COWGIRLS NIGHT OUT: Over the past few months it seems the venerable downtown hotspot Club Congress has been increasingly distancing itself from live music, preferring instead to offer a diverse lineup of dance nights, and setting Friday night aside as its sole showcase for bands. (And in a rather dubious move, the Club has ditched its Thursday night retro-'80s format -- previously its most crowded dance night of the week -- for the new "Decadance: A Decade of Dance 1990-1999," a mix of early techno, Euro-pop, house, and alternative dance mixes.) So it was therefore quite refreshing to learn that the Congo has not one, but two excellent shows booked this week.
Filling the usual Friday night slot is one of the most underappreciated punk bands around: The Lazy Cowgirls have been together for nearly two decades, churning out album after powerful album for a small but religious cult following. They're the sort of band that'll be "discovered" and finally given props only after they've broken up. Help stop this nonsense. All it takes is one Lazy Cowgirls show to make you a convert, to keep you one step ahead of the masses who'll proclaim frontman Pat Todd a genius years from now, to make sure these guys get the credit they deserve while they're still around to enjoy it. You like mid-period Stones, right? (Doesn't everyone?) And the Dolls, and the Stooges, and Hank Williams, the Ramones, Merle Haggard, and Johnny Thunders, too? Of course you do. Then I wholeheartedly encourage you to go see the Lazy Cowgirls play in advance of the April release of their new album, Somewhere Down the Line (Sympathy For The Record Industry), at 9 p.m. Friday, March 10, at Club Congress, 311 E Congress St. Five bucks gets you through the door, where you'll be treated to opening sets from L.A.'s The Sid Hillman Quartet and Tucson's own The Knotts, featuring former members of Helldriver and The Fells. Call the club at 622-8848 for more info.
TWO FOR THE ROAD: The nice thing about living in between the West coast and Austin, Texas, in March is that most of the bands making the trek to play at South By Southwest set up shows along the way, both to gain exposure and to offset their traveling costs. Thus, Tucson is prime stopover territory, and we'll be treated to a couple of shows this week from bands on their way to the big-ass conference.
The other Congress show this week qualifies as such, with two of L.A.'s biggest buzz bands of the moment hitting the stage on Tuesday. Beechwood Sparks releases its self-titled debut album on Sub Pop on March 21, a beautifully crafted platter that combines golden era pop à la Brian Wilson-meets-Big Star with a Byrds-ian country twang, and the occasional foray into psychedelia. Fans of Joe Pernice's multiple projects (Scud Mountain Boys, Pernice Brothers, Chappaquiddick Skyline) won't be disappointed.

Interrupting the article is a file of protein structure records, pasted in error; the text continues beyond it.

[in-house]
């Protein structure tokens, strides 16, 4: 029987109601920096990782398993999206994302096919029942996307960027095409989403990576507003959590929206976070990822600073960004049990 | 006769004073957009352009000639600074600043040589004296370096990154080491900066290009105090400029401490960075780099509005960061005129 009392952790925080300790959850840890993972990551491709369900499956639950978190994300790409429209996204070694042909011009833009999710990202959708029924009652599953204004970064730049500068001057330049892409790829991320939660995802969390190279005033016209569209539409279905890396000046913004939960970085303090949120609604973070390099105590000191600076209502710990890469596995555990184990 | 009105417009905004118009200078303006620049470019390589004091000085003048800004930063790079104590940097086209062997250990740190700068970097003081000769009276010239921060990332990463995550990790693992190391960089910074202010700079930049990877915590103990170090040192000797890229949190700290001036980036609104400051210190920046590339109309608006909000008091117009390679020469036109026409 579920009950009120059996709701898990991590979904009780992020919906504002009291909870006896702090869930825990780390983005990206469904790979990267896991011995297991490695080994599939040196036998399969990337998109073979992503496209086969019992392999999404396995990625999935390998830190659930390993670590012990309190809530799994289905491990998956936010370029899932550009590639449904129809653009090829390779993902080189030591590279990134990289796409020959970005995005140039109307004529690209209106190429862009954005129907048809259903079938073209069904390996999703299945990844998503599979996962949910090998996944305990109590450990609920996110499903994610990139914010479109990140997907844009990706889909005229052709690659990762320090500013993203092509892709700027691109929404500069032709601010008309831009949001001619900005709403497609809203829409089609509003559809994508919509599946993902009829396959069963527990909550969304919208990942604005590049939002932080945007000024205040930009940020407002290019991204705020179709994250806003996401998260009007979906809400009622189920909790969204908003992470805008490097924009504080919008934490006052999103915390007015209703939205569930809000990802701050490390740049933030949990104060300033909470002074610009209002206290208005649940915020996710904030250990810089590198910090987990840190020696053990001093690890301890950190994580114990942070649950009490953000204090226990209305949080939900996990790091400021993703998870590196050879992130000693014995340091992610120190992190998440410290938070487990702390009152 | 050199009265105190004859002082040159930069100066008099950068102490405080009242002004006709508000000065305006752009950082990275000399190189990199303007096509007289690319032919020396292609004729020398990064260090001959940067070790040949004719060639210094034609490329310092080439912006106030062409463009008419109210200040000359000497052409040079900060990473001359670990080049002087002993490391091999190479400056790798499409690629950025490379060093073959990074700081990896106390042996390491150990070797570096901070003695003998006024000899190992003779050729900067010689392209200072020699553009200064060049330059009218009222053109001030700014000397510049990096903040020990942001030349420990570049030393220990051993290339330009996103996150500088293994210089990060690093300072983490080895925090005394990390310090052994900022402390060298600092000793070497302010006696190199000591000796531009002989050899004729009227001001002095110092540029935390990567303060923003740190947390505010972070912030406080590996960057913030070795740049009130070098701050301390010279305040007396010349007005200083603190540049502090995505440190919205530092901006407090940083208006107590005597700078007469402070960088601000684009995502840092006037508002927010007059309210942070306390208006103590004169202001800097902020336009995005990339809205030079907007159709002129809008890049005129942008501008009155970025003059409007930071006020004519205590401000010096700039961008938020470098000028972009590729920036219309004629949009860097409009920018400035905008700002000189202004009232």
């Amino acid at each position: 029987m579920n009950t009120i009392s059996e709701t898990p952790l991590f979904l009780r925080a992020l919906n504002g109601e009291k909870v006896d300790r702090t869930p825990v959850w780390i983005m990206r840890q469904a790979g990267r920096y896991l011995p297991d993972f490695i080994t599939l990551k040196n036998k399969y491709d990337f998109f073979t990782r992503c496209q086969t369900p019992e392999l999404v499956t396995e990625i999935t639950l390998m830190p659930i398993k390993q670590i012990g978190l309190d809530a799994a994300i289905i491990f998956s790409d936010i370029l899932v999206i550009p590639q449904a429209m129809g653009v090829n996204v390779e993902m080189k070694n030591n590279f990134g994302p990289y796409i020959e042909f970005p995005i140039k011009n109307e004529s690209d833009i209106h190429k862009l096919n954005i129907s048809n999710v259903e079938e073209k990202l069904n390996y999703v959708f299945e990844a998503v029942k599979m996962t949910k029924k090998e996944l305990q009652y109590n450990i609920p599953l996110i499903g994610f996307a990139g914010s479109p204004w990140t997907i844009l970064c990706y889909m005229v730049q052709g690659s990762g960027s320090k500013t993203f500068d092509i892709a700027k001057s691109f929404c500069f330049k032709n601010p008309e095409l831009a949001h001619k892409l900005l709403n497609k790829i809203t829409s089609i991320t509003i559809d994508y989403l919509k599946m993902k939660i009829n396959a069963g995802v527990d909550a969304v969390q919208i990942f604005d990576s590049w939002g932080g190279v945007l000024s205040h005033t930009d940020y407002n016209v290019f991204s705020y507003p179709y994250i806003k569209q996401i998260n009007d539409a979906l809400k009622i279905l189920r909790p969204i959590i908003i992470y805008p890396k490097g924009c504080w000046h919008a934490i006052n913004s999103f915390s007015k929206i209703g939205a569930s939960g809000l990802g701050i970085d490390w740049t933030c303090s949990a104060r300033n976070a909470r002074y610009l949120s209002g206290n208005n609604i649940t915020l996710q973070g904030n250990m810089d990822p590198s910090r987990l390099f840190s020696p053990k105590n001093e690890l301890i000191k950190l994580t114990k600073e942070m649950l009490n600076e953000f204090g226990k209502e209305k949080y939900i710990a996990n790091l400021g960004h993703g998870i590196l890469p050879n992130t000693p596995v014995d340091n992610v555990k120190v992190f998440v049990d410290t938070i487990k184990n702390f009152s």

Beechwood Sparks opens for the equally lauded Whiskey Bisquit at 9 p.m. Tuesday, March 14, at Club Congress, 311 E. Congress St. DJs Baldy and Snizz spin tunes in between sets, and the whole darn thing only sets you back two bones. That number again is 622-8848.
Another Sub Pop band en route to SXSW lands in Tucson this week. Seattle's Love As Laughter, who've just released a second album, Destination 2000, on which they lean a little toward the New Wave side of things (in contrast to their Stones-y debut), play the Plaza Pub, 20 E. Pennington St., at 9 p.m. Thursday, March 9, along with openers Mala Vita. Call 882-0400 for more info.
PURE KANE SUGAR: Many are the ex-porn stars -- and for that matter, actors and actresses in general -- who have attempted to parley their fame into a singing career. But if that Traci Lords techno album was an epic letdown, and Bruce Willis' The Return of Bruno wasn't quite the front porch hoedown it purported to be, it doesn't necessarily mean there's no exception to the rule. One such is Candye Kane. Unlike most actors-turned-singers, the girl's got talent: she's an ex-porn star, a wife, a mother, a bisexual, and a helluva jazz-blues singer.
On her forthcoming release, The Toughest Girl Alive (Bullseye Blues & Jazz/Rounder), Kane stretches out stylistically, if not thematically. Never one to shy away from the topics of love and sex, Toughest Girl continues in that vein, and Kane's trademark bluesy burlesque swing is in full effect. But this time around it's spiced with flavors of country-blues (the title track), gospel ("One More Day (Without Your Love)"), rockabilly ("For Your Love" and "Je N'en Peux Plus Sans Ma Cadillac") and straightforward Texas blues ("Let's Commit Adultery").
Catch Candye Kane at 8 p.m. Saturday, March 11, at the Rialto Theatre, 318 E. Congress St. Tucsonan Lisa Otey is touring with Kane's band on piano (she guests on three cuts on the new album), and roots-rocker James Intveld provides opening duties. Advance tickets are available for $6 at Hear's Music, CD Depot, Guitars, Etc., Zip's University and the Congress Street Store. They'll be $8 at the door. Call 798-3333 for details.